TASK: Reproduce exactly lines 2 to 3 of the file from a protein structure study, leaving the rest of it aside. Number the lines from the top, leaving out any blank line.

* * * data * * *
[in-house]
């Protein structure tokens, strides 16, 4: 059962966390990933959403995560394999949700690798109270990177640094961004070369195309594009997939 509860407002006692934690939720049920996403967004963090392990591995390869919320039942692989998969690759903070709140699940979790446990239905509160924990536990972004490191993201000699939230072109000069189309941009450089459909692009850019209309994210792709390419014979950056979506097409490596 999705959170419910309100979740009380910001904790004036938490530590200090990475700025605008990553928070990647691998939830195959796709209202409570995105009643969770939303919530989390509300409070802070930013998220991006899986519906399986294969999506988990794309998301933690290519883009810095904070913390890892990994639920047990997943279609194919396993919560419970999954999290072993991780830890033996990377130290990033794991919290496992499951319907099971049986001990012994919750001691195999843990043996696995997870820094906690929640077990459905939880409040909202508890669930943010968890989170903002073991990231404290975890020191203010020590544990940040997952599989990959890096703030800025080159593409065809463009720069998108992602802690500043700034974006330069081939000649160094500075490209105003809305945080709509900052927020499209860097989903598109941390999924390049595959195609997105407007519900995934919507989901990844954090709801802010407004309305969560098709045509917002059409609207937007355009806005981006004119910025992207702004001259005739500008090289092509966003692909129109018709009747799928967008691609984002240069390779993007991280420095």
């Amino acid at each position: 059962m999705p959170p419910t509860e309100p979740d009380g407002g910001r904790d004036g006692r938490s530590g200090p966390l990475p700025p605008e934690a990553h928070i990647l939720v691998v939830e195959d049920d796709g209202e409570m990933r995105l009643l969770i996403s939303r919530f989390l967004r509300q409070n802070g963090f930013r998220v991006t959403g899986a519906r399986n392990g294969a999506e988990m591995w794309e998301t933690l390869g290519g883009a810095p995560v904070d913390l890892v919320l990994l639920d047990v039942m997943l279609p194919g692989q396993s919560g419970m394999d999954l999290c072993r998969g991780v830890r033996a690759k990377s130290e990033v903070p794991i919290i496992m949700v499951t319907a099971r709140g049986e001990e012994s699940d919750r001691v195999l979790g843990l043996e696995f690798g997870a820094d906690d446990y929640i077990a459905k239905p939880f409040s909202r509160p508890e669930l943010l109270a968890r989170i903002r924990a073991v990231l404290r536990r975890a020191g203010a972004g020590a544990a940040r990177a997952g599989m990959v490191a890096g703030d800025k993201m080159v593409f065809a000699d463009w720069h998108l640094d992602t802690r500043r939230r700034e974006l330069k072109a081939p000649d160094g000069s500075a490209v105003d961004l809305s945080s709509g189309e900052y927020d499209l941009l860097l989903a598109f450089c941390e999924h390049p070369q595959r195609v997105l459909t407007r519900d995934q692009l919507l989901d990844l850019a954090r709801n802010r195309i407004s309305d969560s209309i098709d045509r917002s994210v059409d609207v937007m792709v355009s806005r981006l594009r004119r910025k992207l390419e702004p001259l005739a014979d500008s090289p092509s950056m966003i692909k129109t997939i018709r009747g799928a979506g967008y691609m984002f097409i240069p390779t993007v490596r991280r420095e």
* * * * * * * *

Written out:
């Protein structure tokens, strides 16, 4: 059962966390990933959403995560394999949700690798109270990177640094961004070369195309594009997939 509860407002006692934690939720049920996403967004963090392990591995390869919320039942692989998969690759903070709140699940979790446990239905509160924990536990972004490191993201000699939230072109000069189309941009450089459909692009850019209309994210792709390419014979950056979506097409490596 999705959170419910309100979740009380910001904790004036938490530590200090990475700025605008990553928070990647691998939830195959796709209202409570995105009643969770939303919530989390509300409070802070930013998220991006899986519906399986294969999506988990794309998301933690290519883009810095904070913390890892990994639920047990997943279609194919396993919560419970999954999290072993991780830890033996990377130290990033794991919290496992499951319907099971049986001990012994919750001691195999843990043996696995997870820094906690929640077990459905939880409040909202508890669930943010968890989170903002073991990231404290975890020191203010020590544990940040997952599989990959890096703030800025080159593409065809463009720069998108992602802690500043700034974006330069081939000649160094500075490209105003809305945080709509900052927020499209860097989903598109941390999924390049595959195609997105407007519900995934919507989901990844954090709801802010407004309305969560098709045509917002059409609207937007355009806005981006004119910025992207702004001259005739500008090289092509966003692909129109018709009747799928967008691609984002240069390779993007991280420095």
């Amino acid at each position: 059962m999705p959170p419910t509860e309100p979740d009380g407002g910001r904790d004036g006692r938490s530590g200090p966390l990475p700025p605008e934690a990553h928070i990647l939720v691998v939830e195959d049920d796709g209202e409570m990933r995105l009643l969770i996403s939303r919530f989390l967004r509300q409070n802070g963090f930013r998220v991006t959403g899986a519906r399986n392990g294969a999506e988990m591995w794309e998301t933690l390869g290519g883009a810095p995560v904070d913390l890892v919320l990994l639920d047990v039942m997943l279609p194919g692989q396993s919560g419970m394999d999954l999290c072993r998969g991780v830890r033996a690759k990377s130290e990033v903070p794991i919290i496992m949700v499951t319907a099971r709140g049986e001990e012994s699940d919750r001691v195999l979790g843990l043996e696995f690798g997870a820094d906690d446990y929640i077990a459905k239905p939880f409040s909202r509160p508890e669930l943010l109270a968890r989170i903002r924990a073991v990231l404290r536990r975890a020191g203010a972004g020590a544990a940040r990177a997952g599989m990959v490191a890096g703030d800025k993201m080159v593409f065809a000699d463009w720069h998108l640094d992602t802690r500043r939230r700034e974006l330069k072109a081939p000649d160094g000069s500075a490209v105003d961004l809305s945080s709509g189309e900052y927020d499209l941009l860097l989903a598109f450089c941390e999924h390049p070369q595959r195609v997105l459909t407007r519900d995934q692009l919507l989901d990844l850019a954090r709801n802010r195309i407004s309305d969560s209309i098709d045509r917002s994210v059409d609207v937007m792709v355009s806005r981006l594009r004119r910025k992207l390419e702004p001259l005739a014979d500008s090289p092509s950056m966003i692909k129109t997939i018709r009747g799928a979506g967008y691609m984002f097409i240069p390779t993007v490596r991280r420095e």